O.E. understandan "comprehend, grasp the idea of," probably lit. "stand in the midst of," from under + standan "to stand" (see stand). If this is the meaning, the under is not the usual word meaning "beneath," but from O.E. under , from PIE *nter- "between, among" (cf. Skt. antar "among, between," L. inter "between, among," Gk. enteraepistamai "I know how, I know," lit. "I stand upon." Similar formations are found in O.Fris. ( understonda ), M.Dan. ( understande ), while other Gmc. languages use compounds meaning "stand before" (cf. Ger. verstehen , represented in O.E. by forstanden ). For this concept, most I.E. languages use fig. extensions of compounds that lit. mean "put together," or "separate," or "take, grasp."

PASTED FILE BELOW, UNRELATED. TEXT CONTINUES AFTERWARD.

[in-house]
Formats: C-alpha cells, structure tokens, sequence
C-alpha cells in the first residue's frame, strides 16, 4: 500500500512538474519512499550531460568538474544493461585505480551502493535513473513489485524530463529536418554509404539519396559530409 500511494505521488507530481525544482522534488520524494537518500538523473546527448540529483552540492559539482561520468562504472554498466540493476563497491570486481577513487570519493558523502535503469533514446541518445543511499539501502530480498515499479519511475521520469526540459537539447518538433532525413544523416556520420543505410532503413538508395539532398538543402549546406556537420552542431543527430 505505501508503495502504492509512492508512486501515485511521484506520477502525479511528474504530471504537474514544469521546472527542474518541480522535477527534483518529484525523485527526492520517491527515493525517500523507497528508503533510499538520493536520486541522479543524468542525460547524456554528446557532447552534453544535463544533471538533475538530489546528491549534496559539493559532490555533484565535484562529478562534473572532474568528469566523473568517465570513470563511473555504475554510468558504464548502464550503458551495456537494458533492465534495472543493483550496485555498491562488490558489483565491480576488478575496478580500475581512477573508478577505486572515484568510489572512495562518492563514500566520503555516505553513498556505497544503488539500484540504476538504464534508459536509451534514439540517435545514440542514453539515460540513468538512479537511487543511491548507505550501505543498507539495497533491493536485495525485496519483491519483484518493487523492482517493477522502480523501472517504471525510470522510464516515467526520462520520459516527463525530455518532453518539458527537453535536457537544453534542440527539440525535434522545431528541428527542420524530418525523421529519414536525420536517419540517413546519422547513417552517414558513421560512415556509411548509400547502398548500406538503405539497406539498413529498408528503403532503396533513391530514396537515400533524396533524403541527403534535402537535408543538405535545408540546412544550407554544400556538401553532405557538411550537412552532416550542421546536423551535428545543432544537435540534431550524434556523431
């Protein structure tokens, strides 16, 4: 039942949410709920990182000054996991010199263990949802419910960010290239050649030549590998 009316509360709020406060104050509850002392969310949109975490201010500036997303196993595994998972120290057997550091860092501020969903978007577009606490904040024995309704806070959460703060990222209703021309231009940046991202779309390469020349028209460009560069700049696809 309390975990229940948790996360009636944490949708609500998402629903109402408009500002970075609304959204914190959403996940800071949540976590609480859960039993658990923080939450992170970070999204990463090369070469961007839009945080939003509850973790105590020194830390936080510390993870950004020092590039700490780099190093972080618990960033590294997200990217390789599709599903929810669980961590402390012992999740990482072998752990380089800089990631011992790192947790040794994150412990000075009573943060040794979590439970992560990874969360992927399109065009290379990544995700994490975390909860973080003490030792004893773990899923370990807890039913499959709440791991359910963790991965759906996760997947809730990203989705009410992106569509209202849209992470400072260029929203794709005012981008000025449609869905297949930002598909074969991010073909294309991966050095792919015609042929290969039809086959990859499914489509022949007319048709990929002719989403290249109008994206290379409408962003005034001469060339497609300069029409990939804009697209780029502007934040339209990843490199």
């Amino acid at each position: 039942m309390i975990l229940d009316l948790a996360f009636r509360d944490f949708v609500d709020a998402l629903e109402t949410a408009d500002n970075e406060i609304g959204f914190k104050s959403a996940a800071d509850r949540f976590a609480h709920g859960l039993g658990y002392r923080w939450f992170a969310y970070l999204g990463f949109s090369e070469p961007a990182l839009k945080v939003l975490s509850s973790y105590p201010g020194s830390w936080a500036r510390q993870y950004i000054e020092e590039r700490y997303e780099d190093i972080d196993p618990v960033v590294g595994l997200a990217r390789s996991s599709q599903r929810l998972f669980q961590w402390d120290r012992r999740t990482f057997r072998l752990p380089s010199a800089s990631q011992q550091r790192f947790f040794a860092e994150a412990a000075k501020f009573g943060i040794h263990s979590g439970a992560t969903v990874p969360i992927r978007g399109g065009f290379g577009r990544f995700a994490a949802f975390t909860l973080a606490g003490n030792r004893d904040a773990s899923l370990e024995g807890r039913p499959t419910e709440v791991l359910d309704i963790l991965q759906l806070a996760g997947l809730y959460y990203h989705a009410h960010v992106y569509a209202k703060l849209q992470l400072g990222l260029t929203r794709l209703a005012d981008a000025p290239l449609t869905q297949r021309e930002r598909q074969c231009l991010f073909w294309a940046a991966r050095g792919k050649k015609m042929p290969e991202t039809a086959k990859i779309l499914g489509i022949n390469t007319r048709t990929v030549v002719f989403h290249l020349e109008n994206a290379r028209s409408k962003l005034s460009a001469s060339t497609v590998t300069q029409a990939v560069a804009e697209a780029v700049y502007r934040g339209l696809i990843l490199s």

So...I am standing in a grove of cedars with scholars. I'm getting a bit warm (it is July in Greece after all). Costa, who is a bit of a bore, is puncturing the air in front of his face with his hoary old finger - thinking that'll help with his argument no doubt. I sigh as I think of my wife and how her arm looks like a fine bow when she reaches for a cluster of grapes on the vine. My mind goes to whether I can leave the grove without anyone commenting, for I'm young and I don't want to offend my elders, when Niko turns to me and whispers, 'your sigh is louder than even this blowhard's rant - be off to your new wife and I'll say I sent you on an errand'. Ah, he understands. I flee.